Wednesday, 20 November 2013

Autumn mists

I started a photography course back in September - just a few hours once a week, but I've learnt such a lot. Mainly what all the different camera modes and symbols actually mean, and how changing the aperture or the shutter speed can alter a shot. It's lifted the veil of mystery from F stops and ISOs, and has given me the confidence to switch sometimes from auto to manual.

There've been a few light bulb moments and I've found a whole host of new functions on my camera. Well, new to me. The only annoying thing though is I've started fussing....Is the exposure okay? The ISO too high? What about the depth of field? It's all whirring around in my head. A little of the spontaneity has gone as I over-think the shot. Hopefully practice will sort this out.

My autumn photos reflect how the pattern of my day has changed. I spend much more time in the car now, so, fewer tree shots and close ups, and more landscapes and skies. Our early morning school run is long, but beautiful - winding up country roads across the hilly Welsh border, with sweeping views over fields and forests. It's just one big photo opportunity really: the way the light hits the trees on a hillside; the colours of the early morning sky; sun rays cutting through the clouds; the rolling mists clinging to the valley below.

I've become a bit obsessed with catching the mists - just magical on a clear, crisp morning.

The kids are getting majorly fed up with me,
'...I promise, I'll only be a minute...!'
The mist lifts so quickly though. It would be a shame not to try. I usually keep my camera on auto for these ones, no time for fiddling about.

My favourite autumn close up I think...

...because we got to eat the big white ball. Our first giant puffball-eating experience.
I still get such a buzz finding things like this, and it was perfect: smooth and firm with hardly any signs of burrowing beasties.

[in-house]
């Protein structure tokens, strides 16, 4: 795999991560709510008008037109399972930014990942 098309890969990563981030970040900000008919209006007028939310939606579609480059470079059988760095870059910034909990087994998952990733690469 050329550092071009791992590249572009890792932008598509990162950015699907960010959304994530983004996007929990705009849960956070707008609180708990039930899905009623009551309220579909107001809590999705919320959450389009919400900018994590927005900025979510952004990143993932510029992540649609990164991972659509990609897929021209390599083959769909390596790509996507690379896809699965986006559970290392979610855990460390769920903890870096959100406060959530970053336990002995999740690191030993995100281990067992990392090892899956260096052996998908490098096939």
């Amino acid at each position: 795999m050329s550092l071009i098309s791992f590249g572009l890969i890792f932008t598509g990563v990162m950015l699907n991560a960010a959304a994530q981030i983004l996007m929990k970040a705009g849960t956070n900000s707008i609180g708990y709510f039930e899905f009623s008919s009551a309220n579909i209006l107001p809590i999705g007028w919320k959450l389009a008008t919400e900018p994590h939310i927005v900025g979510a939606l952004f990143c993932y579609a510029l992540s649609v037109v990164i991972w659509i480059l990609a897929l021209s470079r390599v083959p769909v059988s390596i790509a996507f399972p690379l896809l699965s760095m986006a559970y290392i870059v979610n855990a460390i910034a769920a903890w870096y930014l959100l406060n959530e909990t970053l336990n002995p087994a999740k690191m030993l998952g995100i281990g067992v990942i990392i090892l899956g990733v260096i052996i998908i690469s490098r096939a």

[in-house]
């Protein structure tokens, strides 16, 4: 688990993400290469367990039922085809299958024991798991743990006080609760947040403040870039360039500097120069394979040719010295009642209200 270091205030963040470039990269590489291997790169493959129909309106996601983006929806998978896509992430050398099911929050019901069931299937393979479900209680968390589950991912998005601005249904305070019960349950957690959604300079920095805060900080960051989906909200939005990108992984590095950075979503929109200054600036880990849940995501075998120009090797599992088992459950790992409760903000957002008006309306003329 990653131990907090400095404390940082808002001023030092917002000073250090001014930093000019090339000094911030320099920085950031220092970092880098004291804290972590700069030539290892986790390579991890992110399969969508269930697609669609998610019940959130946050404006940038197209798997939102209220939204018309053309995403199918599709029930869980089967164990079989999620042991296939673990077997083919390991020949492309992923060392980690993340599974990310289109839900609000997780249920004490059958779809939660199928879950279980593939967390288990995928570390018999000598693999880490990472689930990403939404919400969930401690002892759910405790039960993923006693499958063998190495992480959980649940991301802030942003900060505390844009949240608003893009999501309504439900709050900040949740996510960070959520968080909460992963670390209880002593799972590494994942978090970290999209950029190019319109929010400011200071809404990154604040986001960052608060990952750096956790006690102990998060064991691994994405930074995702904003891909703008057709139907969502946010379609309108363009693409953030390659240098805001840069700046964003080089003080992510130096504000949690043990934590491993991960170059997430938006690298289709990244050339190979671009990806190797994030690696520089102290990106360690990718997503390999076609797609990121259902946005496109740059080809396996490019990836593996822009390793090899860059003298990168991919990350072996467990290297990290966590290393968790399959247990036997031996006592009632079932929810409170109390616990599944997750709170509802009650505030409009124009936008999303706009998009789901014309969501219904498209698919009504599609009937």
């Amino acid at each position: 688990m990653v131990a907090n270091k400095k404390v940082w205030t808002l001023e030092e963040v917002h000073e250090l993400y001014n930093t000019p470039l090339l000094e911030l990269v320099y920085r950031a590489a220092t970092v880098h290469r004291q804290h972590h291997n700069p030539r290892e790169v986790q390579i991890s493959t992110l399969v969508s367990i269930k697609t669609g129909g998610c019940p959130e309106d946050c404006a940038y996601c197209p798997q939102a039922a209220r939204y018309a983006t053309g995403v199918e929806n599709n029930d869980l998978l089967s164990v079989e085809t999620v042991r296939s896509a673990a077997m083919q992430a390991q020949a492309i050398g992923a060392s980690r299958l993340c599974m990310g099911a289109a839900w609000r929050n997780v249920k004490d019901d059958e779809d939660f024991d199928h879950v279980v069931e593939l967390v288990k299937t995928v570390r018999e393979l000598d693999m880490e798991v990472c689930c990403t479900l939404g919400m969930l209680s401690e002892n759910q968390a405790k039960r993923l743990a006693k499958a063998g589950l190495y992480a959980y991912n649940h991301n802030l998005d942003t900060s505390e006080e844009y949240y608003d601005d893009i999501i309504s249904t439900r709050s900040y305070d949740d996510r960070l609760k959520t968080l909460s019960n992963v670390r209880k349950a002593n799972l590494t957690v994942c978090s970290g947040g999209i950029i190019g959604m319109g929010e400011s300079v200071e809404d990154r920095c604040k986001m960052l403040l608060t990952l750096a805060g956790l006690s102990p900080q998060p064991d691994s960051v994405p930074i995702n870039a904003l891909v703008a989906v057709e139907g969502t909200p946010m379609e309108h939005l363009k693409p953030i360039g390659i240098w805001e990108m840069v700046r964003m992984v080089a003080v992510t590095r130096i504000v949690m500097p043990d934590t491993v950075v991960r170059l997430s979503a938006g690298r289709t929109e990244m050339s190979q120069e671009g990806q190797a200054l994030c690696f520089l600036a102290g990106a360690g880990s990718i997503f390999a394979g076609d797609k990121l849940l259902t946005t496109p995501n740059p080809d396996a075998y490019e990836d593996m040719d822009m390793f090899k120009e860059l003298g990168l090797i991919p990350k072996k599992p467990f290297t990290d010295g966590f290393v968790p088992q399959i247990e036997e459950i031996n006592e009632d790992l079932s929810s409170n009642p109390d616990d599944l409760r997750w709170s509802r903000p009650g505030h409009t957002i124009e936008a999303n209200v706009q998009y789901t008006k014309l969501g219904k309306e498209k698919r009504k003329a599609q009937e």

Now I'm no mushroom expert, every year I say I'm going to go on a foraging course...and I'm still saying it, but I felt on safe ground with the puffball, because it would be pretty near impossible to muddle with anything else. 
All the same I spent a fair while online finding out everything I possibly could about puffballs and how best to cook them. In the end I peeled off the tough outer layer and fried some sliced into chunks, with garlic, butter, bacon and a sprinkle of herbs.

It really was delicious - mind you most things are, with garlic, butter and bacon...but it had a soft, almost melt in the mouth texture, and a delicate mushroomy taste that wasn't overpowering. Thumbs up from all those who tried it.

Tasty in risotto and stir fries too - I know this because it lasted for three days!

I'm linking up with Older Mum in a Muddle's wonderful One Week project for Autumn '13 and the Gallery - the theme this week is Nature.


  1. Wonderful pics Tracey. Your puffball is huge, it looks very meaty.

    1. definitely meaty when you cut into them, but seem to go quite soft when cooked. Thanks Fiona :)

  2. You have made me hungry and you are a great salesperson for taking a photography course. Fabulous pictures.

  3. Wow, I love the pictures of the mists, beautifully captured. #OneWeek

  4. I love the photos of the mists! Beautifully captured. #OneWeek

  5. Those mist shots are breath-takimg, that course sure is paying off!

  6. Wonderful pics...The clouds with the sunshine peaking through is amazing!
    Boo Kitty Boo XXX

  7. lovely photos and that puff ball his giant!

  8. Gorgeous post, and really truly stunning shots - the mist is so beautiful, and the size of that mushroom - enormous. Hope it tasted really good! Thank you so much for linking up! X

  9. No prizes for guessing what I'm lusting after - that puffball looks just gorgeous - we didn't find anything that impresive this year.

  10. That puffball is magnificent, and sounds delicious too! I love your mist pictures, and good luck with the course! :)